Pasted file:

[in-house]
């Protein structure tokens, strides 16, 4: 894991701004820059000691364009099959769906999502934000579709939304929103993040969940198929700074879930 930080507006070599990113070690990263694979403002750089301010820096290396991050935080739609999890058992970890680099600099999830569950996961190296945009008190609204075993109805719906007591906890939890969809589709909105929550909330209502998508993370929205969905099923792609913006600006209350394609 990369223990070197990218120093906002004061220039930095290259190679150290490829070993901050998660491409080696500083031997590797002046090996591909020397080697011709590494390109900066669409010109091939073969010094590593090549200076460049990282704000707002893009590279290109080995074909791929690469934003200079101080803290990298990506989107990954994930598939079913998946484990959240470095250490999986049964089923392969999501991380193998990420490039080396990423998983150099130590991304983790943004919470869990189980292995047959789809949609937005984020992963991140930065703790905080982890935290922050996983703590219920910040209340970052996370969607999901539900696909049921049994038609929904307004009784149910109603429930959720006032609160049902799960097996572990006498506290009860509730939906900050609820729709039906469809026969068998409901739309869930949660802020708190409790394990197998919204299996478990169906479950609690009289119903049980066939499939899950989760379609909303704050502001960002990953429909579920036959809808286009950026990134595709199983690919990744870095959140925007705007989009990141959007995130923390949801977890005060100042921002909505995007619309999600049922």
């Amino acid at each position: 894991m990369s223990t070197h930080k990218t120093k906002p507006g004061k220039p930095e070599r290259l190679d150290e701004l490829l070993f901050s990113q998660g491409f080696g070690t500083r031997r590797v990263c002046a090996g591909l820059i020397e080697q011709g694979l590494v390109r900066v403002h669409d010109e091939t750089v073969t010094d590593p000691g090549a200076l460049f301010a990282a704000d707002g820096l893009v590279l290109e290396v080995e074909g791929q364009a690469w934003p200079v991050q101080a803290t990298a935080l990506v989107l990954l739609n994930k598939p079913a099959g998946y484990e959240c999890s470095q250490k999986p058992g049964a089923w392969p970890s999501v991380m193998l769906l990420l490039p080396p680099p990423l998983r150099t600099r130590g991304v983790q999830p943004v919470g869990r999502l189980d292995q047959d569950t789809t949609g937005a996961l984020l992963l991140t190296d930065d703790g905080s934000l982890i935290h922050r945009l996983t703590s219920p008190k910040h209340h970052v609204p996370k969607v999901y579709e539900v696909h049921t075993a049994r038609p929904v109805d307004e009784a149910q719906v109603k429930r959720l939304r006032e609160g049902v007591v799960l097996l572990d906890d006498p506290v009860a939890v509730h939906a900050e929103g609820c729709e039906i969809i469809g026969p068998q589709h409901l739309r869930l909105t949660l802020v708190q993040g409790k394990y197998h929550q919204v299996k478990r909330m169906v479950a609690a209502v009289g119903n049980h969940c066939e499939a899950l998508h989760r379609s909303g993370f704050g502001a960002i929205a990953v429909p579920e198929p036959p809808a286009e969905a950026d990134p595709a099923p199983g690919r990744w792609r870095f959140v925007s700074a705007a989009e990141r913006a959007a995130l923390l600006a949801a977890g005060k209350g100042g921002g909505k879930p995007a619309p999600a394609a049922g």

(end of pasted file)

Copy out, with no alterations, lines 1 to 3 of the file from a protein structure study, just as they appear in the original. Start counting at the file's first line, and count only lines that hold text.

[in-house]
């Protein structure tokens, strides 16, 4: 894991701004820059000691364009099959769906999502934000579709939304929103993040969940198929700074879930 930080507006070599990113070690990263694979403002750089301010820096290396991050935080739609999890058992970890680099600099999830569950996961190296945009008190609204075993109805719906007591906890939890969809589709909105929550909330209502998508993370929205969905099923792609913006600006209350394609 990369223990070197990218120093906002004061220039930095290259190679150290490829070993901050998660491409080696500083031997590797002046090996591909020397080697011709590494390109900066669409010109091939073969010094590593090549200076460049990282704000707002893009590279290109080995074909791929690469934003200079101080803290990298990506989107990954994930598939079913998946484990959240470095250490999986049964089923392969999501991380193998990420490039080396990423998983150099130590991304983790943004919470869990189980292995047959789809949609937005984020992963991140930065703790905080982890935290922050996983703590219920910040209340970052996370969607999901539900696909049921049994038609929904307004009784149910109603429930959720006032609160049902799960097996572990006498506290009860509730939906900050609820729709039906469809026969068998409901739309869930949660802020708190409790394990197998919204299996478990169906479950609690009289119903049980066939499939899950989760379609909303704050502001960002990953429909579920036959809808286009950026990134595709199983690919990744870095959140925007705007989009990141959007995130923390949801977890005060100042921002909505995007619309999600049922």
């Amino acid at each position: 894991m990369s223990t070197h930080k990218t120093k906002p507006g004061k220039p930095e070599r290259l190679d150290e701004l490829l070993f901050s990113q998660g491409f080696g070690t500083r031997r590797v990263c002046a090996g591909l820059i020397e080697q011709g694979l590494v390109r900066v403002h669409d010109e091939t750089v073969t010094d590593p000691g090549a200076l460049f301010a990282a704000d707002g820096l893009v590279l290109e290396v080995e074909g791929q364009a690469w934003p200079v991050q101080a803290t990298a935080l990506v989107l990954l739609n994930k598939p079913a099959g998946y484990e959240c999890s470095q250490k999986p058992g049964a089923w392969p970890s999501v991380m193998l769906l990420l490039p080396p680099p990423l998983r150099t600099r130590g991304v983790q999830p943004v919470g869990r999502l189980d292995q047959d569950t789809t949609g937005a996961l984020l992963l991140t190296d930065d703790g905080s934000l982890i935290h922050r945009l996983t703590s219920p008190k910040h209340h970052v609204p996370k969607v999901y579709e539900v696909h049921t075993a049994r038609p929904v109805d307004e009784a149910q719906v109603k429930r959720l939304r006032e609160g049902v007591v799960l097996l572990d906890d006498p506290v009860a939890v509730h939906a900050e929103g609820c729709e039906i969809i469809g026969p068998q589709h409901l739309r869930l909105t949660l802020v708190q993040g409790k394990y197998h929550q919204v299996k478990r909330m169906v479950a609690a209502v009289g119903n049980h969940c066939e499939a899950l998508h989760r379609s909303g993370f704050g502001a960002i929205a990953v429909p579920e198929p036959p809808a286009e969905a950026d990134p595709a099923p199983g690919r990744w792609r870095f959140v925007s700074a705007a989009e990141r913006a959007a995130l923390l600006a949801a977890g005060k209350g100042g921002g909505k879930p995007a619309p999600a394609a049922g």